Philharmonia Orchestra

Schubert: Symphony No. 9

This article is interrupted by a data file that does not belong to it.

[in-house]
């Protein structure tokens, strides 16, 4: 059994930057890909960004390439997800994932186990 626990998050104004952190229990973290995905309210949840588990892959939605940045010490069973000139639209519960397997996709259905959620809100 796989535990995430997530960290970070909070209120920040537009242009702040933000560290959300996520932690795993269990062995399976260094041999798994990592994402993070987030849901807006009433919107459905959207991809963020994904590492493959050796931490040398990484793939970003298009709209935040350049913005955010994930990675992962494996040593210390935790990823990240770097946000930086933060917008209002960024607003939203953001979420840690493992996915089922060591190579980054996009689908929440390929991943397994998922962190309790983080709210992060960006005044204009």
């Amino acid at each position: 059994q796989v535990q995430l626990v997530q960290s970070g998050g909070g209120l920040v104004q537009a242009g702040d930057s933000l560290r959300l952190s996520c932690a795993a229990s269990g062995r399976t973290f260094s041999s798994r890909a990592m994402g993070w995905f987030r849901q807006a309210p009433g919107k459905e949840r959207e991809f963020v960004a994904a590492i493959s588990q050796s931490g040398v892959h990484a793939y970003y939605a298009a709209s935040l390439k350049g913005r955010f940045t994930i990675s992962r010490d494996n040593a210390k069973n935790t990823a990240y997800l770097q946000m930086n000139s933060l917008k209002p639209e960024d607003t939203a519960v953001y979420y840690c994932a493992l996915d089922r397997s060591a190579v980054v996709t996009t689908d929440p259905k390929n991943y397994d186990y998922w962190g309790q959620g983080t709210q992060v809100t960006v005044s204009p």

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Assuming that idiomatic expressions, efficient tempos, spry rhythms, translucent timbres, and the observance of repeats may be sufficient to give Franz Schubert's Symphony No. 9 in C major, "The Great," a respectable period treatment, even though it is played by a conventional orchestra on modern instruments, Charles Mackerras and the Philharmonia Orchestra have come quite close to accomplishing that task. Their live 2006 recording of this symphony, perhaps the last of the Classical symphonies in spirit, if not in its Romantic size and scale, is undeniably historically informed and cogently interpreted, without resorting to a drastic reduction of the orchestra, rearrangement of seating, or introduction of authentic 19th century instruments, the hallmarks of some early music practitioners. This reveals an essential point about historic re-creations, insofar as a proper attitude can go a long way to making a work sound of a particular vintage, and that the external trappings of period practice are perhaps less significant to a successful performance than practical musical know-how and stylistic intelligence. These Mackerras has in great supply, and he directs the Philharmonia to play with crispness, clarity, and more vitality and spontaneity than are usually given this revered symphony. Mackerras' use of brisk tempos is standard, but his application of accelerandos (notably in the first movement's recapitulation and in the second movement's climactic fanfares), seems expressively appropriate and exciting. To round out the performance coherently, the Scherzo and the Finale are just as vigorous and assertive, and the Philharmonia throws itself into these movements with exceptional energy and joy, and there is never a dull moment. In terms of sound, this is an astonishingly clean and noise-free live recording, with only the audience sounds between tracks and the applause at the end to indicate that this was a concert setting. Highly recommended.

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